News / Europe

Russians Protest Corruption, a Hot Election Year Issue

A member of the opposition holds a banner at a protest near the Kremlin, April 16, 2011. The banner reads, "Thieves should go to jail" and displays images of Prime Minister Vladimir Putin.
A member of the opposition holds a banner at a protest near the Kremlin, April 16, 2011. The banner reads, "Thieves should go to jail" and displays images of Prime Minister Vladimir Putin.


James Brooke

Two anti-corruption rallies were held Saturday afternoon in Moscow.

Russians turned out on a sunny Saturday afternoon in Moscow for two rival protests against corruption, the top issue on voters minds in this election year according to polls.

This tale of two protests speaks volumes about the state of democracy in Russia - 20 years after the fall of the Soviet Union.

The state threw its weight fully behind the official anti-corruption protest.

One day in advance Moscow  officials blocked off a one kilometer long avenue for the demonstration. The avenue was conveniently located between a 10-lane highway and transit center with two subway and three commuter rail stations.

Chartered buses brought in participants, who were issued flags, banners and crisp white "anti corruption" aprons. Numbering in the thousands, they then marched in groups into the protest zone. There, eight massive video screens and a powerful music system thumped out techno music and anti corruption messages.

Each unit chanted its place of origin, in this case Moscow.

The protest was organized by Nashi, widely seen as a youth wing of the ruling United Russia party.

To fight corruption, Nashi asked protest participants to videotape teachers, doctors, policemen, and other government employees asking for bribes. Then participants are to post the videos on a new "White Apron" website.

Daniel Semyonov, a lawyer, was directing young people to the protest from a subway station. He said that corruption is now everywhere in Russia.

He said that Nashi’s new anti-corruption campaign had nothing to do with parliamentary elections in December and presidential elections next March.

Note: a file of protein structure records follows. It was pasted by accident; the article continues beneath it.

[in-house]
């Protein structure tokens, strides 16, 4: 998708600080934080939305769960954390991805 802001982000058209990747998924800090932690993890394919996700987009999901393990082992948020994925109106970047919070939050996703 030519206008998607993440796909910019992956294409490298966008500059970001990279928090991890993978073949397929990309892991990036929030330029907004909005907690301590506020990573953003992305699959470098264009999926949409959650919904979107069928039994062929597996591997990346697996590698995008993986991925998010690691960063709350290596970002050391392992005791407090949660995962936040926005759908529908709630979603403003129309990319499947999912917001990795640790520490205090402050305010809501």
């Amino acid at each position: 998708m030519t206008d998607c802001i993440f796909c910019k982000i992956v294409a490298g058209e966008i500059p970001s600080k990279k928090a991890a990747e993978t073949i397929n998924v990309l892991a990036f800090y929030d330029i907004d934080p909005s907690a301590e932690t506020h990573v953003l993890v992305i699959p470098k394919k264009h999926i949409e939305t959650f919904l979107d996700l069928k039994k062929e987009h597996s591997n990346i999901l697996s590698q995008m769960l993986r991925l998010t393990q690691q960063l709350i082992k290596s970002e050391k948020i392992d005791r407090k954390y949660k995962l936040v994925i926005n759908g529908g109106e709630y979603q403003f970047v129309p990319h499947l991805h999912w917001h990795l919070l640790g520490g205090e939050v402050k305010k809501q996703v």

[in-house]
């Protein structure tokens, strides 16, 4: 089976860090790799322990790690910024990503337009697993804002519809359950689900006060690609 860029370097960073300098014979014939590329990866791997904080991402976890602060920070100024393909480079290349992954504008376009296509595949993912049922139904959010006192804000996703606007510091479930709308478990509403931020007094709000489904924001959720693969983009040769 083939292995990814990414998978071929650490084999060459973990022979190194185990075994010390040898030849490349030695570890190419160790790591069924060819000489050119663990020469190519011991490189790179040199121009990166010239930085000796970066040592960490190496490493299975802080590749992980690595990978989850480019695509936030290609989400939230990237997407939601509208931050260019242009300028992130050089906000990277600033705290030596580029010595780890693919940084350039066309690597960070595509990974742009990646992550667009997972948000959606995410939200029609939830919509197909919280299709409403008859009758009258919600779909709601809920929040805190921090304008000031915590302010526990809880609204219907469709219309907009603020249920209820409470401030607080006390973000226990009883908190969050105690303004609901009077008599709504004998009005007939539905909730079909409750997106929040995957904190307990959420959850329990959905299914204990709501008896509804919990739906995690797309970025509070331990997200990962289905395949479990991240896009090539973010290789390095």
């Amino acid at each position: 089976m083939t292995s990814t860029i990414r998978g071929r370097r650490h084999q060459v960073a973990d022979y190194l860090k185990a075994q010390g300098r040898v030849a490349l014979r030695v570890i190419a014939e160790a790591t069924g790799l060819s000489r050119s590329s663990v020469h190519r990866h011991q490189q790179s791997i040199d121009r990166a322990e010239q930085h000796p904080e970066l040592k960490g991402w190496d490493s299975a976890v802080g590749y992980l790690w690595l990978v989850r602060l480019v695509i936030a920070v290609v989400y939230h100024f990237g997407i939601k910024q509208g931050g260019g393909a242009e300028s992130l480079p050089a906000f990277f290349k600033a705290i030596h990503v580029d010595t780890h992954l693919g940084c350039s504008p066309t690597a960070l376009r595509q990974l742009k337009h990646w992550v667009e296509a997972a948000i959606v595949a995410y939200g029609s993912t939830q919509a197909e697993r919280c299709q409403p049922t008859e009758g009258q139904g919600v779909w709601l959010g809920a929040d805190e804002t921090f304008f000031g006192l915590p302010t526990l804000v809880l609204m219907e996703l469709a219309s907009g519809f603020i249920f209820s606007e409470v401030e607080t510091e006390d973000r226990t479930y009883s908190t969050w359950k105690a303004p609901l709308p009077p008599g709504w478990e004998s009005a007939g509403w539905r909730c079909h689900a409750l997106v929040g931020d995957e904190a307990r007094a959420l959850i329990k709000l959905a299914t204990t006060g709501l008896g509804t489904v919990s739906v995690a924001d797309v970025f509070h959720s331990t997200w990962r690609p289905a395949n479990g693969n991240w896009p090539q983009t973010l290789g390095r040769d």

Four kilometers across town, leaders of Russia’s political opposition held their rally on Bolotnaya Ploshads, literally Swamp Square. They were allotted a small corner of a park, formed from reclaimed river land, a 20-minute walk from the nearest metro station.

In contrast to the official demonstration, the area was surrounded by prison buses and riot police.

Andrei Alatin, the director of an advertising agency, said he had not been to a demonstration in 15 years. But he and his wife came Saturday because they feel that corruption is rotting Russian society.

He said that 20 years ago, children wanted to become businessmen. Now they want to get rich by becoming government officials. He said the only solution for Russia would be a real dictatorship or real democracy - not the "Potemkin village" democracy of today.

No one interviewed at this rally believed that Prime Minister Vladimir Putin or President Dmitry Medvedev are interested in fighting graft in Russia. One man held a sign saying: "Russia rots from the Kremlin" - a play on the saying that a fish rots from the head.

A favorite chant was to call the ruling party, "the party of thieves and swindlers."

In this atmosphere, Boris Nemtsov, a rally leader, said the Kremlin had hastily organized the official anti corruption rally.  He drew a rare laugh when he ridiculed Prime Minister Putin.

He said, "Putin against corruption - is like alcoholics against vodka."

This rally ended peacefully, with policemen barking directions through megaphones to herd the estimated 1,000 attendees to the distant subway station.

At the end of the day, a convoy of 10 Nashi buses could be seen heading south from Moscow, lead by a police cruiser escort.

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